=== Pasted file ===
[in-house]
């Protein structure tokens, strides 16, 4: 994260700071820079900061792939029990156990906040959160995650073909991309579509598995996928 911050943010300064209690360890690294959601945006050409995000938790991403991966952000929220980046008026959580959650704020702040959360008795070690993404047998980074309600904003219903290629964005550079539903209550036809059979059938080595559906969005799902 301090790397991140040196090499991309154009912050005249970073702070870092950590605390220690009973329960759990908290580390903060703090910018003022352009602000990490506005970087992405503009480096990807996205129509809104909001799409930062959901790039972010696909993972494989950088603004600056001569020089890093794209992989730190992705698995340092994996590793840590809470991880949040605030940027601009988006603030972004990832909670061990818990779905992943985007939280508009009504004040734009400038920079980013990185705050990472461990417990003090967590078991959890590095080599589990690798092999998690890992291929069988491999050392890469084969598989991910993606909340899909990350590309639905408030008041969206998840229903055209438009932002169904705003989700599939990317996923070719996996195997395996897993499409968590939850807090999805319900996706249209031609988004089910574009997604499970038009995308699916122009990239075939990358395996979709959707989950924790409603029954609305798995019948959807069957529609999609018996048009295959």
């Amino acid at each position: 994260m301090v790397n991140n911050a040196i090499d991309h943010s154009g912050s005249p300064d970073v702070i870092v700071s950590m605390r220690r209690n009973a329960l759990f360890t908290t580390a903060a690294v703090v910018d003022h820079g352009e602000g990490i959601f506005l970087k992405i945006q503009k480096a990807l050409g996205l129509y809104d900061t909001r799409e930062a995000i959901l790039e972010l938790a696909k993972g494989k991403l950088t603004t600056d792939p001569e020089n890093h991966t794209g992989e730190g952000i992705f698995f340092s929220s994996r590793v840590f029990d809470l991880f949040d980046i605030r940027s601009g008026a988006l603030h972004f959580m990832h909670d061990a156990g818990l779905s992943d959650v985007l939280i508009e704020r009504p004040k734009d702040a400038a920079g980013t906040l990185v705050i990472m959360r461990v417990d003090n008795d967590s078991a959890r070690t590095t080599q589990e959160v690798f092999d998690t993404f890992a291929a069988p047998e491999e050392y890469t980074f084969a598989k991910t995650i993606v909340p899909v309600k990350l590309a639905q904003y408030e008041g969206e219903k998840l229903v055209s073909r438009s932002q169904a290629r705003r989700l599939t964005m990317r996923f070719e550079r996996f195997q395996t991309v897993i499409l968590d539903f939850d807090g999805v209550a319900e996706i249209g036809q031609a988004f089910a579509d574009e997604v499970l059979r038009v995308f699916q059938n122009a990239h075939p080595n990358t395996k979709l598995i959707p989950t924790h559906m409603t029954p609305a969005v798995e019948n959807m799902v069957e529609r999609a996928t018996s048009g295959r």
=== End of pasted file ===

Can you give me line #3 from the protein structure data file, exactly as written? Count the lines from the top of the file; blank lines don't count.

């Amino acid at each position: 994260m301090v790397n991140n911050a040196i090499d991309h943010s154009g912050s005249p300064d970073v702070i870092v700071s950590m605390r220690r209690n009973a329960l759990f360890t908290t580390a903060a690294v703090v910018d003022h820079g352009e602000g990490i959601f506005l970087k992405i945006q503009k480096a990807l050409g996205l129509y809104d900061t909001r799409e930062a995000i959901l790039e972010l938790a696909k993972g494989k991403l950088t603004t600056d792939p001569e020089n890093h991966t794209g992989e730190g952000i992705f698995f340092s929220s994996r590793v840590f029990d809470l991880f949040d980046i605030r940027s601009g008026a988006l603030h972004f959580m990832h909670d061990a156990g818990l779905s992943d959650v985007l939280i508009e704020r009504p004040k734009d702040a400038a920079g980013t906040l990185v705050i990472m959360r461990v417990d003090n008795d967590s078991a959890r070690t590095t080599q589990e959160v690798f092999d998690t993404f890992a291929a069988p047998e491999e050392y890469t980074f084969a598989k991910t995650i993606v909340p899909v309600k990350l590309a639905q904003y408030e008041g969206e219903k998840l229903v055209s073909r438009s932002q169904a290629r705003r989700l599939t964005m990317r996923f070719e550079r996996f195997q395996t991309v897993i499409l968590d539903f939850d807090g999805v209550a319900e996706i249209g036809q031609a988004f089910a579509d574009e997604v499970l059979r038009v995308f699916q059938n122009a990239h075939p080595n990358t395996k979709l598995i959707p989950t924790h559906m409603t029954p609305a969005v798995e019948n959807m799902v069957e529609r999609a996928t018996s048009g295959r």